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ERIC Number: ED238416
Record Type: Non-Journal
Publication Date: 1983-Nov
Pages: 41
Abstractor: N/A
Reference Count: N/A
User Centered System Design: Papers for the CHI '83 Conference on Human Factors in Computer Systems.
California Univ., San Diego. Center for Human Information Processing.
Four papers from the University of California at San Diego (UCSD) Project on Human-Computer Interfaces are presented in this report. "Evaluation and Analysis of User's Activity Organization," by Liam Bannon, Allen Cypher, Steven Greenspan, and Melissa Monty, analyzes the activities performed by users of computer systems, develops a framework for discussing the characteristics of these activities, and provides a number of conceptual guidelines for developing an interface that will support activity coordination. "A Proposal for User Centered System Documentation," by Claire O'Malley, Paul Smolensky, Liam Bannon, Eileen Conway, Janice Graham, Jeffrey Sokolov, and Melissa Monty, outlines a set of proposals for the development of system documentation based on an analysis of user needs. Three specific proposals are outlined--a quick-reference facility, a command-line database, and a facility for full explanation and instruction--and a way of combining these facilities into an integrated, structured manual is suggested. "Questionnaire as a Software Evaluation Tool," by Robert Root and Stephen Draper, reports on a study investigating the strengths and weaknesses of questionnaires as software evaluation tools. "Design Principles for Human-Computer Interface," by Donald Norman, discusses some of the properties that useful design principles should have and presents examples of a tradeoff analysis. References are listed for three of the papers. (Author/LMM)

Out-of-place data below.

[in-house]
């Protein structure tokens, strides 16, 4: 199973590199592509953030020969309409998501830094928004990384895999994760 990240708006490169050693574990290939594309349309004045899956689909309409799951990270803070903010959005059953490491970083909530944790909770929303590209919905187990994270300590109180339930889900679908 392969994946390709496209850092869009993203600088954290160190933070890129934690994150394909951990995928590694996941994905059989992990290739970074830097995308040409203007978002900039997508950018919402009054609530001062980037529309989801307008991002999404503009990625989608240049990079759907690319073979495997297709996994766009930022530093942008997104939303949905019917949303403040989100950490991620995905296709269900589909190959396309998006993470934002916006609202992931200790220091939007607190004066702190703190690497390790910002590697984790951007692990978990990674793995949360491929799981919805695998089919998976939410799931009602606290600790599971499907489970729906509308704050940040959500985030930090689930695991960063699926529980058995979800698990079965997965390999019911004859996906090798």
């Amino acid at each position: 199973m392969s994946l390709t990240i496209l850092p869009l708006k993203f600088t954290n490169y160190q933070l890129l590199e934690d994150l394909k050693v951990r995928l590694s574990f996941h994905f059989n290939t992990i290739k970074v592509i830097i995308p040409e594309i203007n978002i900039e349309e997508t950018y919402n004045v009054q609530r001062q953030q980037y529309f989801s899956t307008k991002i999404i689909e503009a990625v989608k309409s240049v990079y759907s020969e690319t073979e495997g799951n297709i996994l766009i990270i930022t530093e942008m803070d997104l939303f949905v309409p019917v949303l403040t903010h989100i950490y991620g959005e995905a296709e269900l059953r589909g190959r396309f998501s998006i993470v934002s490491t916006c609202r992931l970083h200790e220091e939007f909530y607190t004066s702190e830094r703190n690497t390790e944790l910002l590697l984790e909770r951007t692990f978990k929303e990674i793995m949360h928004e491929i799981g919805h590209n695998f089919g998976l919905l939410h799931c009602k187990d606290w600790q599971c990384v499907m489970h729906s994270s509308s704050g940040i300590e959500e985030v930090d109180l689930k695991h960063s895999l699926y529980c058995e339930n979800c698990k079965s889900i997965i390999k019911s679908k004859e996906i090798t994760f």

Publication Type: Information Analyses; Reports - Research; Speeches/Meeting Papers
Education Level: N/A
Audience: Researchers
Language: English
Sponsor: Office of Naval Research, Arlington, VA. Personnel and Training Research Programs Office.
Authoring Institution: California Univ., San Diego. Center for Human Information Processing.